Tuesday, January 26, 2010

Hay and Lots of It , Part 3/3

When the hay wagons got to the barn the unloading process began. We had to get the hay from the truck up into the hayloft of the barn. We did this with a Hay Elevator which is basically a truss with a chain connected to an electric motor, with the chain having protrusions to hook onto the hay. Jimmy would get the hay to the back of the hay wagon and I would load the hay onto the elevator then the hay would be removed at the top and stacked in the barn. We had to do this as quickly as possible because our goal would be to get the hay wagon to the barn and unload it, then get back to the field as the other hay wagon was getting totally full to repeat the process.

This is of course me (I believe first picture of me on the blog since I cut my hair and shaved my beard). Not all of the wet on me was due to sweat, some of it was due to our method of cooling. We would simply stick out heads under a tap of cold water, then fill out hats with water and put them back on. You can see how high the hay was stacked based upon my own height.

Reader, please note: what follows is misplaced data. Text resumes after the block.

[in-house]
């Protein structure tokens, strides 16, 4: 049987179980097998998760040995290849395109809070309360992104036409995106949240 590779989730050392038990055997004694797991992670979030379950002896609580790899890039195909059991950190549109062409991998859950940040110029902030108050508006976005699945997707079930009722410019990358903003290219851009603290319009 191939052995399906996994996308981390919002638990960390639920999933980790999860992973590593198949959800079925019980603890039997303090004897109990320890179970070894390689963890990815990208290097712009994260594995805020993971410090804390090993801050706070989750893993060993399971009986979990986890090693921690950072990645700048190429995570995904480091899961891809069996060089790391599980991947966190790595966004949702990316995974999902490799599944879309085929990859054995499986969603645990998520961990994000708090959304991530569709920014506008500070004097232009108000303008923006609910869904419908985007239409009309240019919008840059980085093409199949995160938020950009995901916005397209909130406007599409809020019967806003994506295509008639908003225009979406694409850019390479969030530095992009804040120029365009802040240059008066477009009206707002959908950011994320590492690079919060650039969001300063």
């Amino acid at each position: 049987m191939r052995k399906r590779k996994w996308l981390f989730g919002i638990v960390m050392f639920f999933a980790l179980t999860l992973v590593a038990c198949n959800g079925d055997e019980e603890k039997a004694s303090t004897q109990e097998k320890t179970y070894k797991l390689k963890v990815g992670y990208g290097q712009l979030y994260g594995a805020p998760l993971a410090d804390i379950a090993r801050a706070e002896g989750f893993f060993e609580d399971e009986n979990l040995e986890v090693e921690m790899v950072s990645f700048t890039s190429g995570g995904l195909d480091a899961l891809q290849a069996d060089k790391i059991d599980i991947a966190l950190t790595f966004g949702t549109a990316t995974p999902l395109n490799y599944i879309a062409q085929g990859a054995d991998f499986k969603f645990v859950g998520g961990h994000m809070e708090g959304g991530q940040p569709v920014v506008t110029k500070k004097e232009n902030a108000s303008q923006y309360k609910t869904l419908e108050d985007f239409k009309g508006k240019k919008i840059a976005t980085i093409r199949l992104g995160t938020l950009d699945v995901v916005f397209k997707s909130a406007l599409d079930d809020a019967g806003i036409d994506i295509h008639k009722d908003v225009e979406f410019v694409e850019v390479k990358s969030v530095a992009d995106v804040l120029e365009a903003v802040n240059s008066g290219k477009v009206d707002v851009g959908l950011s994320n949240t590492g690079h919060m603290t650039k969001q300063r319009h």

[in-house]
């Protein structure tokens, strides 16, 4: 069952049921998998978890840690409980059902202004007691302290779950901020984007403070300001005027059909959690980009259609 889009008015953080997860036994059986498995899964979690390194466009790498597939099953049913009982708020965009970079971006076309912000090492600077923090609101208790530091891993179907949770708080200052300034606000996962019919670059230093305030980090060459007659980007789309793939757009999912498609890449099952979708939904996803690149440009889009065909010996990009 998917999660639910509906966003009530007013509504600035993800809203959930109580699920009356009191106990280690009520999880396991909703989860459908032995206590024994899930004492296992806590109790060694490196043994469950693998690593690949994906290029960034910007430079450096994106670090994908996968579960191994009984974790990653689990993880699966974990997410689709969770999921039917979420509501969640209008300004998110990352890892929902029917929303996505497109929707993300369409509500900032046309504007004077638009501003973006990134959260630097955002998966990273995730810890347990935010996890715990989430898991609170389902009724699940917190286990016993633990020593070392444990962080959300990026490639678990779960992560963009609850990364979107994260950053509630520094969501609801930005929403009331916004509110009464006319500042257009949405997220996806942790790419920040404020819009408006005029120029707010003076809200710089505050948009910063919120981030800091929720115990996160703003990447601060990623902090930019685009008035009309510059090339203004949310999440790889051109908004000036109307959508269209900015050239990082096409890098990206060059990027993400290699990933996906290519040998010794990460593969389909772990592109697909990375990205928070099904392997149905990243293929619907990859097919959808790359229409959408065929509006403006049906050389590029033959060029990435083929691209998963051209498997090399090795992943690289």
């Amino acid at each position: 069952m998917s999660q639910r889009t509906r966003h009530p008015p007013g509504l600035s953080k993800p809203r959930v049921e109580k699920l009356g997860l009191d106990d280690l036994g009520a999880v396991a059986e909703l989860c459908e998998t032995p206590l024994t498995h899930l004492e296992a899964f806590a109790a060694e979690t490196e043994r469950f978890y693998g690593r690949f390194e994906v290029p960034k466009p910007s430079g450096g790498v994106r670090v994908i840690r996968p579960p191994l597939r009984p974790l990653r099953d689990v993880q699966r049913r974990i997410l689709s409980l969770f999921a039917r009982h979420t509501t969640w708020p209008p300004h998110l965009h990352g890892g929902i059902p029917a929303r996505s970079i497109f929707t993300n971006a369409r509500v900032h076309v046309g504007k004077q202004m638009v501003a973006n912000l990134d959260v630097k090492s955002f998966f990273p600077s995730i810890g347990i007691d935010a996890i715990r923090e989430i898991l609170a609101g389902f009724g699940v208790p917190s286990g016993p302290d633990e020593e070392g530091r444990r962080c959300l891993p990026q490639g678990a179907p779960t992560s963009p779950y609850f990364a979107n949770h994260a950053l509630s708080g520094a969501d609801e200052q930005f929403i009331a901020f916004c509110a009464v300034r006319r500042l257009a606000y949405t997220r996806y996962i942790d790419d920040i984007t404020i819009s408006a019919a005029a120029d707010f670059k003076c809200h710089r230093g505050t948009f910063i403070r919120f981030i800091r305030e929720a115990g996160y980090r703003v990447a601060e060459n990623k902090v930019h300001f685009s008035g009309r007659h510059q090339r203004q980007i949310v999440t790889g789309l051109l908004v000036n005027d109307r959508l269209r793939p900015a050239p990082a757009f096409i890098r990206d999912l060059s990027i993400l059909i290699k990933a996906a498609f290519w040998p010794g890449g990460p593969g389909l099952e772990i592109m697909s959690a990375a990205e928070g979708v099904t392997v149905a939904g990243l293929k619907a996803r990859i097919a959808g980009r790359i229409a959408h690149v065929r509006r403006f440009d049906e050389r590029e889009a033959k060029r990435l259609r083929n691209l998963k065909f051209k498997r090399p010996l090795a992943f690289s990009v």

The full length of the barn stacked with hay. Sorry about the lighting, but it started raining at the very end of the second day, so the lighting was not to good and we shut the hayloft doors to keep out the wet. By my approximate math, we harvested somewhere around 25 tons of hay. Almost all of it went though my hands, and much of it more than once because we had to move hay around in the barn to stack it. Although we did load hay in from both ends of the barn there was still significant amount of stacking required to get everything in the correct place. The barn was designed in a very cool way. At the outside edge where the roof hits the floor, there are holes cut into the floor so that hay can simply be dropped trough into the animals stalls below.

This is the result to my arms from the nice soft hay. This is a result of all the sharp edges and such (I did not have a long sleeve shirt to use to protect my arms).

This of course is the good horse Pasha, he seemed really happy about being in a stall and is all ready to eat all the hay he helped harvest (there was some amount of chewing on hay while in the fields and such, after all we were farming).

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